SFU preps for Burnaby inferno
Administrators hold a “forest fire” drill. Students say the real threat is giant tanks of crude oil.
Officials at Simon Fraser University held a mock forest fire drill on Tuesday, testing the University’s capacity to react to an out-of-control blaze on the forested slopes of Burnaby Mountain.
“Everybody knows what this is about,” said SFU masters student Maddie Hague, pointing to the planned expansion of the Trans Mountain crude oil storage facility just 100 metres from the only roads on or off the Burnaby campus.
Hague, currently working as a summer student with Dogwood, is helping to organize “Fire On Burnaby Mountain,” an information open house for students and other concerned residents at Blusson Hall on Thursday, June 28 from 10 a.m. to 3 p.m.
Shelter in place
Previous comments by SFU officials suggest they are worried about loss of life and health impacts from toxic smoke, should a fire ever break out at the Trans Mountain tank farm.
Dr. Ivan Vince was an investigator after the 2005 Buncefield tank farm fire in England. In a report written for the City of Burnaby, Vince says Trans Mountain failed to properly consider the risks of a fire or explosion, like the one that ignited 20 oil storage tanks at Buncefield.
“Radiant heat from the fireball as well as the rainout of burning oil would be capable of igniting litter in the surrounding forest and a variety of exposed combustible materials on and around houses,” Vince wrote after examining the Trans Mountain proposal.
“The application for expanding the Burnaby terminal would, in my opinion, have failed in the U.K. and, in all probability, throughout the EU,” the consultant concluded.
Inextinguishable, toxic blaze
Burnaby’s deputy fire chief, Chris Bowcock, said in his report to the National Energy Board that a crude oil fire could quickly overwhelm the city’s ability to respond.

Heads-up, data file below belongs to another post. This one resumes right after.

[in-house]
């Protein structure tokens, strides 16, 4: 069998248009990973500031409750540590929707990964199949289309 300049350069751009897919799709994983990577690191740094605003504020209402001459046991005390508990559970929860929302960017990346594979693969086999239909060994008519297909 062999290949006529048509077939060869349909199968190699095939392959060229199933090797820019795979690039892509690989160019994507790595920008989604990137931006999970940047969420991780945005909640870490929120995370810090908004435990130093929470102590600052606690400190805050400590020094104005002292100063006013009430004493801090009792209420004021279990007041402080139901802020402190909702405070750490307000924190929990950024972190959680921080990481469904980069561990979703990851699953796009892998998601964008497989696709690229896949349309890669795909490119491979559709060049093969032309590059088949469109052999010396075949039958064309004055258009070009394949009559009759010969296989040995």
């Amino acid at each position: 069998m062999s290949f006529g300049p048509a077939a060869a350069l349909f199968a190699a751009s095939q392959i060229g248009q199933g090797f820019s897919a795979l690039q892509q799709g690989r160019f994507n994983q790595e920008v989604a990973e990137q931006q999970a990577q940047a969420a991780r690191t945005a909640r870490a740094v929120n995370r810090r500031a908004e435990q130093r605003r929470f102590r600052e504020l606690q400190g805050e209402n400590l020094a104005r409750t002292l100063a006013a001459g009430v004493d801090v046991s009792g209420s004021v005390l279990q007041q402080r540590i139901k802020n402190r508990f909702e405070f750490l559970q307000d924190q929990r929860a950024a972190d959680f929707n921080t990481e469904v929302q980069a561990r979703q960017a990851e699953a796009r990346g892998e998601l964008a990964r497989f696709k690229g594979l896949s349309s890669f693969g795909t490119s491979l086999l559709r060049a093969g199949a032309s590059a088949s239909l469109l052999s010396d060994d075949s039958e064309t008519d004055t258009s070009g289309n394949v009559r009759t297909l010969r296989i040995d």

“Many of the potential tank fire scenarios within the Trans Mountain Tank Farm would be inextinguishable,” Bowcock wrote. It could take four days for oil tanks to burn down to the point that firefighters could approach.
That’s a problem for tens of thousands of people who live, work and study on Burnaby Mountain every day.
“Escape ceases to be a viable emergency response option,” wrote PGL Environmental Consultants in a safety report for the university. “Because of the decreased distance between the new storage tank locations and the junction of Burnaby Mountain Parkway and Gaglardi Way, SFU becomes vulnerable to isolation.”
SFU was declared the best comprehensive university in Canada by Maclean’s magazine in October. The school has topped the annual ranking nine times in the last 10 years.
Last month cabinet ministers announced the Trudeau’s government’s intention to buy the Trans Mountain pipeline and associated facilities from Texas company Kinder Morgan for $4.5 billion.
The public would also be on the hook for the costs of building the expansion. Economist Robyn Allan estimates the eventual cost to taxpayers could approach $15 or even $20 billion. That doesn’t include the costs of an accident, such as a tank farm fire engulfing SFU.
Students, faculty concerned
Maddie Hague questions the timing of the university’s forest fire drill. “If they really want to keep us safe how come they’re doing the drills in the middle of summer,” asked Hague, “when so many of us are not in school?”
“Are students going to receive any training themselves on what to do if there’s a tank farm disaster?’
SFU associate dean of Health Sciences Dr. Tim Takaro isn’t waiting to find out. Takaro says there are compelling reasons to scrap the Trans Mountain project entirely.
“Climate change presents the greatest threat to public health in our times,” says Takaro. “We must draw the line on large new fossil fuel infrastructure to meet our commitments to future generations.”
Takaro has risked arrest blockading the Burnaby tank farm, where contractors are preparing to build 14 new crude oil storage tanks. “If not now, when? If not us, who?”
Takaro and Hague are among the speakers at “Fire On Burnaby Mountain”. The event will run at Blusson Hall, room 9011, on Thursday, June 28 from 10 a.m. to 3 p.m.